The Trustee asserts instead that this Court should follow Meinen and the cases cited therein which support the Trustee's argument that transfers to an Entireties Account can be exchanged for "reasonably equivalent value" if the funds were spent on "reasonable and necessary household expenses" for the maintenance of the Debtor and the Debtor's family. Meinen, 232 B.R. at 842-43. The Meinen court cites three Pennsylvania cases for the proposition that funds contributed by an insolvent debtor into an account held as tenants by the entirety with a non-debtor spouse will be considered as given in exchange for reasonably equivalent value, if the funds are subsequently used to pay for "reasonable and necessary" household expenses. Meinen, 232 B.R. at 843.

See, e.g., Welker v. Strohmeyer, 45 Berks 21, 29 (1952) ("The Chancellor is aware of the principal that an insolvent's expenses for the maintenance of his family, if shown to be reasonable and necessary, may be a legitimate employment of his money in hand, and will not in such case be considered a conveyance fraudulent in law as to his creditors."); Watters v. Demilio, 16 Pa. D. and C.2d 747, 752 (listing expenses for food, clothing, medical treatment, and taxes on real estate held as tenants by the entirety as necessary for the support and maintenance of the debtors family).

Because Meinen was dictated by binding Pennsylvania precedent, and Judge Wettick's ruling in the State Court Lawsuits "is not based on any existing authority," Titus, 467 B.R. at 608, this Court adopts the Meinen standard that "an insolvent debtor's deposits of his or her own funds into an entireties account are not fraudulent as to said debtor's creditors to the extent that said funds are then used to satisfy reasonable and necessary expenses for the maintenance of said debtor's family." Meinen, 232 B.R. at 842. Thus, to prove that the Debtor did not receive reasonably equivalent value in exchange for the direct deposits, the Trustee must prove by the preponderance of the evidence that the Defendants failed to use the deposited funds to pay for reasonable and necessary household expenses.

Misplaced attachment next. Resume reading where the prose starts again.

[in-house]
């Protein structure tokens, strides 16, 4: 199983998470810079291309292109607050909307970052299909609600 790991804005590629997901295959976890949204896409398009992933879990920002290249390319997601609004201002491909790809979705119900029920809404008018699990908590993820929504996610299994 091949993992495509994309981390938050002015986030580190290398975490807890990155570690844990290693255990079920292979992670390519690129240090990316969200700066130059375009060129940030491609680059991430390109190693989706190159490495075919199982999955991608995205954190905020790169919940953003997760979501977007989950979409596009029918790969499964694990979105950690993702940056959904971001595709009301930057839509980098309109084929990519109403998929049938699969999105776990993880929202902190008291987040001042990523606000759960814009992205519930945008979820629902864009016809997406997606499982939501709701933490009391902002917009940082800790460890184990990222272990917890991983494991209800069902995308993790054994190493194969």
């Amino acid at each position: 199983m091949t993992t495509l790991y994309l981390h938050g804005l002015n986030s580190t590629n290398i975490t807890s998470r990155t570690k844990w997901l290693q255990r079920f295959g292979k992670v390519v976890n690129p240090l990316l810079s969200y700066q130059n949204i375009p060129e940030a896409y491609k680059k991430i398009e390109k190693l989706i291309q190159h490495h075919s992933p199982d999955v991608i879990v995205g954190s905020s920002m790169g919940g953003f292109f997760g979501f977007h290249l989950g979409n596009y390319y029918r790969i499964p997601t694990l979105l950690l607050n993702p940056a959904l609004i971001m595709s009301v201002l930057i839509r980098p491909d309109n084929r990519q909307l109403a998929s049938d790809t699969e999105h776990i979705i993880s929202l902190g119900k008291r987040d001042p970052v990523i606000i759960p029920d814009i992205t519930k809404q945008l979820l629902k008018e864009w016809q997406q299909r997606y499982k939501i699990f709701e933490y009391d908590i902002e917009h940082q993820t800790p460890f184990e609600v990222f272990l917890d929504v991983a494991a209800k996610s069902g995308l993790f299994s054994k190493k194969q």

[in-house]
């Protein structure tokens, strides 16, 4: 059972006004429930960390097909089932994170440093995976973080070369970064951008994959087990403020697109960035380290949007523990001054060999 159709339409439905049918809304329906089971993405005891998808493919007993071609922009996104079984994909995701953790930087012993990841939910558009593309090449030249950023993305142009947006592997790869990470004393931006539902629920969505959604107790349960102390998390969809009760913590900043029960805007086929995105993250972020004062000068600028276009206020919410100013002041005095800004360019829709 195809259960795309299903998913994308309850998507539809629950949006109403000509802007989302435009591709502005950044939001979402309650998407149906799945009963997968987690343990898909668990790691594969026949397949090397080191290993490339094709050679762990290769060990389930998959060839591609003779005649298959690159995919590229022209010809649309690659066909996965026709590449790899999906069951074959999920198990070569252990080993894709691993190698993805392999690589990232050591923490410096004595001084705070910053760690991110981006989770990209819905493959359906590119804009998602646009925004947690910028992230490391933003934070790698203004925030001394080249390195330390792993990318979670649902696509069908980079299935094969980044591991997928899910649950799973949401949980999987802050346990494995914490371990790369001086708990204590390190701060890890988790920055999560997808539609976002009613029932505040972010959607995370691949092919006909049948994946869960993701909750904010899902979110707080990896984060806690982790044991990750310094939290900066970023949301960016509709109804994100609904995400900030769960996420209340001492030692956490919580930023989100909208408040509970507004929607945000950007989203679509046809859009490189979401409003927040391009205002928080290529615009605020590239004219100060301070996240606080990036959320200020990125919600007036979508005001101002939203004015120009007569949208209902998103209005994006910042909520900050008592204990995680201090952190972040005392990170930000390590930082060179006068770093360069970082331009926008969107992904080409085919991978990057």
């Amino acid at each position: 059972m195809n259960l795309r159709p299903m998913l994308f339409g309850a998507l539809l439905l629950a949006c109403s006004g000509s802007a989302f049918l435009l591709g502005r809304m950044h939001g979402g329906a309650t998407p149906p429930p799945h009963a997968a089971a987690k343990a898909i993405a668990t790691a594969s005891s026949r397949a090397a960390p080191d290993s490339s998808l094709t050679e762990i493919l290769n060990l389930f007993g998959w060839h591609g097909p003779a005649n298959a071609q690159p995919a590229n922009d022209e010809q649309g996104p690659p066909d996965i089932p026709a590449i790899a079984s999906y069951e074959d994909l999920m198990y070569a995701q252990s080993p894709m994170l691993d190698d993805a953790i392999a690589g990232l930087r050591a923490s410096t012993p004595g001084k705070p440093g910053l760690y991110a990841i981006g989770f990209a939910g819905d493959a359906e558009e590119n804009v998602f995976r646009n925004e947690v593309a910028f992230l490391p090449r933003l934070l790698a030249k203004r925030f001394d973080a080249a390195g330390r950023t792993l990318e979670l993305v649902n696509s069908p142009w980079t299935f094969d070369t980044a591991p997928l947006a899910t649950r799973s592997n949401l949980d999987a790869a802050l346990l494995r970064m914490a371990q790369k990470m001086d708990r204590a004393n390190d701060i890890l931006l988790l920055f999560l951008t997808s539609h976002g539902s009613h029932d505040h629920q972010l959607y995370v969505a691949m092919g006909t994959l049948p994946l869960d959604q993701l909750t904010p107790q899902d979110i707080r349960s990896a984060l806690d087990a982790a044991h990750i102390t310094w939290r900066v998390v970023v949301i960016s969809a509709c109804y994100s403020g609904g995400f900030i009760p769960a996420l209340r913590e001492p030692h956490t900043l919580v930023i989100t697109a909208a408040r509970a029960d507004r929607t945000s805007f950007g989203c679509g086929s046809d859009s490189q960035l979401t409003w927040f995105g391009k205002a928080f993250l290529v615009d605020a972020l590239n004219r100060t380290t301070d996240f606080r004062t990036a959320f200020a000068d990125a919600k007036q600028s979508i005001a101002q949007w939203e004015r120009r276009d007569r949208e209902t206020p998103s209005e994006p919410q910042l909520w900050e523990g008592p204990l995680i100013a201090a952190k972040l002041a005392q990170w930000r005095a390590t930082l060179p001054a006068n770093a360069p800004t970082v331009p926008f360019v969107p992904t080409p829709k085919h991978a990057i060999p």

E.

In addition to proving that the Debtor did not receive reasonably equivalent value in exchange for the transfers to prove that the transfers were constructively fraudulent pursuant to 12 Pa. C.S.A. §§ 5104 and 5105, the Trustee must prove that the Debtor was insolvent at the time of, or made insolvent by, the transfers. "A debtor is insolvent if, at fair valuations, the sum of the debtor's debts is greater than all of the debtor's assets." 12 Pa. C.S.A. § 5102(a). "Assets under this section do not include property ... that has been transferred in a manner making the transfer fraudulent under this chapter." 12 Pa. C.S.A. § 5102(d). Also excluded from the computation of value of a debtor's assets are exempt property and property held as tenants by the entirety to the extent that such tenancy cannot be severed by a creditor of only one tenant. 12 Pa. C.S.A. § 5102, Committee Cmt. 1 (1993).

The Court holds that the debtor was insolvent during the look back period, from October 14, 2001 to October 14, 2005. The Court so holds because all of the Debtor's wages were directly deposited into the Entireties Account; accordingly, the Court cannot count the value of the Debtor's wages directly deposited into the Entireties Account as an asset for the purposes of insolvency pursuant to § 5102(a). The Court will not consider such deposits an asset for assessing the value of the Debtor's assets for § 5102(a)'s purposes because such direct deposits became exempt when the Debtor transferred them into the Entireties Account.